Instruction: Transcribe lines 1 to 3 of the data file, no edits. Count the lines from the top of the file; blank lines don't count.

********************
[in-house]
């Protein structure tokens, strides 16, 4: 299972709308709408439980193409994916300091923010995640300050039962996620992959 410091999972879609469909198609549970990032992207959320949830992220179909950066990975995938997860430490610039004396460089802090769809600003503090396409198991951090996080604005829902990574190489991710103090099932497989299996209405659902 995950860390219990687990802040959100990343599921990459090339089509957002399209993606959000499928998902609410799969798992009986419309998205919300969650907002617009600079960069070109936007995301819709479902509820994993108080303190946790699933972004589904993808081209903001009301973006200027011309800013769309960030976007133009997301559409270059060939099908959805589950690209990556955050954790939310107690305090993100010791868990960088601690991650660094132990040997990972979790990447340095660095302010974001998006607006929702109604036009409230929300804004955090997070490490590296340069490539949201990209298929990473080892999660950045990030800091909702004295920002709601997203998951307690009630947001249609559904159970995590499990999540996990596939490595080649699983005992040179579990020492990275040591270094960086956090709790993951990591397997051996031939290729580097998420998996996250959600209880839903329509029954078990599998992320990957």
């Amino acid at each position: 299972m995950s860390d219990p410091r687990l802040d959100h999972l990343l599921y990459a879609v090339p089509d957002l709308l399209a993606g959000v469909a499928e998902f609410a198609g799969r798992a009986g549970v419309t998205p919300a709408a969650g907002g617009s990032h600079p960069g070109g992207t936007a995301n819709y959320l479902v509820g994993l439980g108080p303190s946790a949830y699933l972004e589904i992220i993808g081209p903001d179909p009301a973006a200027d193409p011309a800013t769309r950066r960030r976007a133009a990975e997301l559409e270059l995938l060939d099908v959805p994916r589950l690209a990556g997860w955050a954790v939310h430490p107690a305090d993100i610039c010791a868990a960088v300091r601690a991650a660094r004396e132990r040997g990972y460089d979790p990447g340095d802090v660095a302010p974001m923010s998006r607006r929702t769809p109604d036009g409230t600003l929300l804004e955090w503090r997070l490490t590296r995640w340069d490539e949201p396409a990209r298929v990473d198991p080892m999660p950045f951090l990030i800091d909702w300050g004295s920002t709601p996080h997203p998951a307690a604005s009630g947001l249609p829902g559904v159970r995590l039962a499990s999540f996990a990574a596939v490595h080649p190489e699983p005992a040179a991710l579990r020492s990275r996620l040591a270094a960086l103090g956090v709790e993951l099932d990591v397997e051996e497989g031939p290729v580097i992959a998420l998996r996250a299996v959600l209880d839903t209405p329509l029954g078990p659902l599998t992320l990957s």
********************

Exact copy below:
[in-house]
């Protein structure tokens, strides 16, 4: 299972709308709408439980193409994916300091923010995640300050039962996620992959 410091999972879609469909198609549970990032992207959320949830992220179909950066990975995938997860430490610039004396460089802090769809600003503090396409198991951090996080604005829902990574190489991710103090099932497989299996209405659902 995950860390219990687990802040959100990343599921990459090339089509957002399209993606959000499928998902609410799969798992009986419309998205919300969650907002617009600079960069070109936007995301819709479902509820994993108080303190946790699933972004589904993808081209903001009301973006200027011309800013769309960030976007133009997301559409270059060939099908959805589950690209990556955050954790939310107690305090993100010791868990960088601690991650660094132990040997990972979790990447340095660095302010974001998006607006929702109604036009409230929300804004955090997070490490590296340069490539949201990209298929990473080892999660950045990030800091909702004295920002709601997203998951307690009630947001249609559904159970995590499990999540996990596939490595080649699983005992040179579990020492990275040591270094960086956090709790993951990591397997051996031939290729580097998420998996996250959600209880839903329509029954078990599998992320990957």
């Amino acid at each position: 299972m995950s860390d219990p410091r687990l802040d959100h999972l990343l599921y990459a879609v090339p089509d957002l709308l399209a993606g959000v469909a499928e998902f609410a198609g799969r798992a009986g549970v419309t998205p919300a709408a969650g907002g617009s990032h600079p960069g070109g992207t936007a995301n819709y959320l479902v509820g994993l439980g108080p303190s946790a949830y699933l972004e589904i992220i993808g081209p903001d179909p009301a973006a200027d193409p011309a800013t769309r950066r960030r976007a133009a990975e997301l559409e270059l995938l060939d099908v959805p994916r589950l690209a990556g997860w955050a954790v939310h430490p107690a305090d993100i610039c010791a868990a960088v300091r601690a991650a660094r004396e132990r040997g990972y460089d979790p990447g340095d802090v660095a302010p974001m923010s998006r607006r929702t769809p109604d036009g409230t600003l929300l804004e955090w503090r997070l490490t590296r995640w340069d490539e949201p396409a990209r298929v990473d198991p080892m999660p950045f951090l990030i800091d909702w300050g004295s920002t709601p996080h997203p998951a307690a604005s009630g947001l249609p829902g559904v159970r995590l039962a499990s999540f996990a990574a596939v490595h080649p190489e699983p005992a040179a991710l579990r020492s990275r996620l040591a270094a960086l103090g956090v709790e993951l099932d990591v397997e051996e497989g031939p290729v580097i992959a998420l998996r996250a299996v959600l209880d839903t209405p329509l029954g078990p659902l599998t992320l990957s």